Thermal Simulations of Temperature Excursions on the Athena X-IFU Detector Wafer from Impacts by Cosmic Rays

S. L. Stever, P. Peille, M. P. Bruijn, A. Roussafi, S. Lotti, C. Macculi, R. M.J. Janssen, R. den Hartog

Research output: Contribution to journalArticlepeer-review

Abstract

We present the design and implementation of a thermal model, developed in COMSOL, aiming to probe the wafer-scale thermal response arising from realistic rates and energies of cosmic rays at L2 impacting the detector wafer of Athena X-IFU. The wafer thermal model is a four-layer 2D model, where two layers represent the constituent materials (Si bulk and Si3N4 membrane) and two layers represent the Au metallization layer’s phonon and electron temperatures. We base the simulation geometry on the current specifications for the X-IFU detector wafer and simulate cosmic ray impacts using a simple power injection into the Si bulk. We measure the temperature at the point of the instrument’s most central TES detector. By probing the response of the system and pulse characteristics as a function of the thermal input energy and location, we reconstruct cosmic ray pulses in Python. By utilizing this code, along with the results of the GEANT4 simulations produced for X-IFU, we produce realistic time-ordered data (TOD) of the temperature seen by the central TES, which we use to simulate the degradation of the energy resolution of the instrument in space-like conditions on this wafer. We find a degradation to the energy resolution of 7 keV X-rays of ≈ 0.04 eV. By modifying wafer parameters and comparing the simulated TOD, this study is a valuable tool for probing design changes on the thermal background seen by the detectors.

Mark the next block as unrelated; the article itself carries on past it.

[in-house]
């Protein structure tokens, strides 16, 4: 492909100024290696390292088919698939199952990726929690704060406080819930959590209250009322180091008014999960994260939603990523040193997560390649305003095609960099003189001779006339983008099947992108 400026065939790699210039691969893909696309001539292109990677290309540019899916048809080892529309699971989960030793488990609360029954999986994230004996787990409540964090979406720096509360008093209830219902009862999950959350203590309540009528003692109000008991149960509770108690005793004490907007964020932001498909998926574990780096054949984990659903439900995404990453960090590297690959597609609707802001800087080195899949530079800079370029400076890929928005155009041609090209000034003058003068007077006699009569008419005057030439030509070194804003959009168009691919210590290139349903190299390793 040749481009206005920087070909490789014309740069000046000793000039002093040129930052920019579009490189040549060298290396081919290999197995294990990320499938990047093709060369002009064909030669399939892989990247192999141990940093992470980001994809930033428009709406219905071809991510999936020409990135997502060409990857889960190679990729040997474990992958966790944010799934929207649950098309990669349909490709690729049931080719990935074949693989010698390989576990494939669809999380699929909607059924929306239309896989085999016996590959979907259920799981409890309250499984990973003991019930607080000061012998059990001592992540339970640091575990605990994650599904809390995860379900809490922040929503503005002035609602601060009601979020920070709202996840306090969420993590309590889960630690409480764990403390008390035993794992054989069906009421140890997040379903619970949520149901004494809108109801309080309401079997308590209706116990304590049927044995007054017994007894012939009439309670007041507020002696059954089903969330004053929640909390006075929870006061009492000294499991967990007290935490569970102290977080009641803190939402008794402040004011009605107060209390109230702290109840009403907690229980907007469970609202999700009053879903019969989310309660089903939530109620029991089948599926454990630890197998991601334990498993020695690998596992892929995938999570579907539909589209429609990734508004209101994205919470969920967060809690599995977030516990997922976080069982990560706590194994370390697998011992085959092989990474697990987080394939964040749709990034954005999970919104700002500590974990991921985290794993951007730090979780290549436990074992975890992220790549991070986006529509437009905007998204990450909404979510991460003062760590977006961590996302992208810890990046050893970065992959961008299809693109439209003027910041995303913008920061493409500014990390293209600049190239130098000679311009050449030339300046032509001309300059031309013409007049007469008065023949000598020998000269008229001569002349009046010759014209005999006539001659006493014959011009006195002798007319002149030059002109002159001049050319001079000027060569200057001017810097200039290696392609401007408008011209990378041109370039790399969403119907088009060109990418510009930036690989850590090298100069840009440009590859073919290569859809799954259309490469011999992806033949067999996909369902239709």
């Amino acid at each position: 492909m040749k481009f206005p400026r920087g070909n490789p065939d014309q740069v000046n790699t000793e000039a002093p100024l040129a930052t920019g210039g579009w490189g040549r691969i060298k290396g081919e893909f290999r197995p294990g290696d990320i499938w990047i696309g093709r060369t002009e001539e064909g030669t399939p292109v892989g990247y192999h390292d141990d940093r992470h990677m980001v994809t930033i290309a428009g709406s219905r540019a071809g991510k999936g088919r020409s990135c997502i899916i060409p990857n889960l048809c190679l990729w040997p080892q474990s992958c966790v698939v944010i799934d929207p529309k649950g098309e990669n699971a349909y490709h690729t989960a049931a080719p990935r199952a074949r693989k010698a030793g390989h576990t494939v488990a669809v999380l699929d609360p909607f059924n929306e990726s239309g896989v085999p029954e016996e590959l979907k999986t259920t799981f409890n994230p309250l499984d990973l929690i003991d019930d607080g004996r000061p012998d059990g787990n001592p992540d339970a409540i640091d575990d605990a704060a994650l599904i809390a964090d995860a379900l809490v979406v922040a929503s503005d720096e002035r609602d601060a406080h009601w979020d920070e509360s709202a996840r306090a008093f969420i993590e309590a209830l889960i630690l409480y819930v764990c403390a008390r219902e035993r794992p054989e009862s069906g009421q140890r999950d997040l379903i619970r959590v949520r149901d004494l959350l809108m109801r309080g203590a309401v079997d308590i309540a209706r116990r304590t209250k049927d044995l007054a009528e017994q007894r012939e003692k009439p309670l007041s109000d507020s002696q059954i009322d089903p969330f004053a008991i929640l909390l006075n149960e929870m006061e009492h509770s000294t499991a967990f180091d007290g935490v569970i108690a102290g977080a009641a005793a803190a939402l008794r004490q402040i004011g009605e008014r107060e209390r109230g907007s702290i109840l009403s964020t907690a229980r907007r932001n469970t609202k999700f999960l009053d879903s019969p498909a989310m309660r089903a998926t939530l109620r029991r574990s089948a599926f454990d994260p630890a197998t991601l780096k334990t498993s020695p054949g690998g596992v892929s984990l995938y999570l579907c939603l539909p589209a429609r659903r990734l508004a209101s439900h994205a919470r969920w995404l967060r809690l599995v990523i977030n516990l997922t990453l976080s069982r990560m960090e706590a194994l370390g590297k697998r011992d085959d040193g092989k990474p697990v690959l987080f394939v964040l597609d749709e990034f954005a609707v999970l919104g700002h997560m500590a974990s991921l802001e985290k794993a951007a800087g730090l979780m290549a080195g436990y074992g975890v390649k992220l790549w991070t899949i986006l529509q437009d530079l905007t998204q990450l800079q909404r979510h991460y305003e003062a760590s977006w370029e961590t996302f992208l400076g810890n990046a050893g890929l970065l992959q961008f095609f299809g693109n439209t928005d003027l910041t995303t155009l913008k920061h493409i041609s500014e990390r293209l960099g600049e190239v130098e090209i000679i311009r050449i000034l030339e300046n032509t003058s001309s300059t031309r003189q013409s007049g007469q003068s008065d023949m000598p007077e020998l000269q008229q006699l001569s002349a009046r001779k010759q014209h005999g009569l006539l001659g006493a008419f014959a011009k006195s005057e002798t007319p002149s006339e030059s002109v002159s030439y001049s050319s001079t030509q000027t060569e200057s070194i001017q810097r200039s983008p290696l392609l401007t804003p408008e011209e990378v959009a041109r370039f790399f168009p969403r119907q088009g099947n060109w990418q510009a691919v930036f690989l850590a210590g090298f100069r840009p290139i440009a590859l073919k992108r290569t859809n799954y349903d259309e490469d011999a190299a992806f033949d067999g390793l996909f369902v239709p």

Original languageEnglish
Pages (from-to)264-274
Number of pages11
JournalJournal of Low Temperature Physics
Volume199
Issue number1-2
DOIs
Publication statusPublished - Apr 1 2020
Externally publishedYes

Keywords

  • Cosmic ray
  • Particle interactions
  • Systematic effects
  • X-ray

ASJC Scopus subject areas

  • Atomic and Molecular Physics, and Optics
  • Materials Science(all)
  • Condensed Matter Physics

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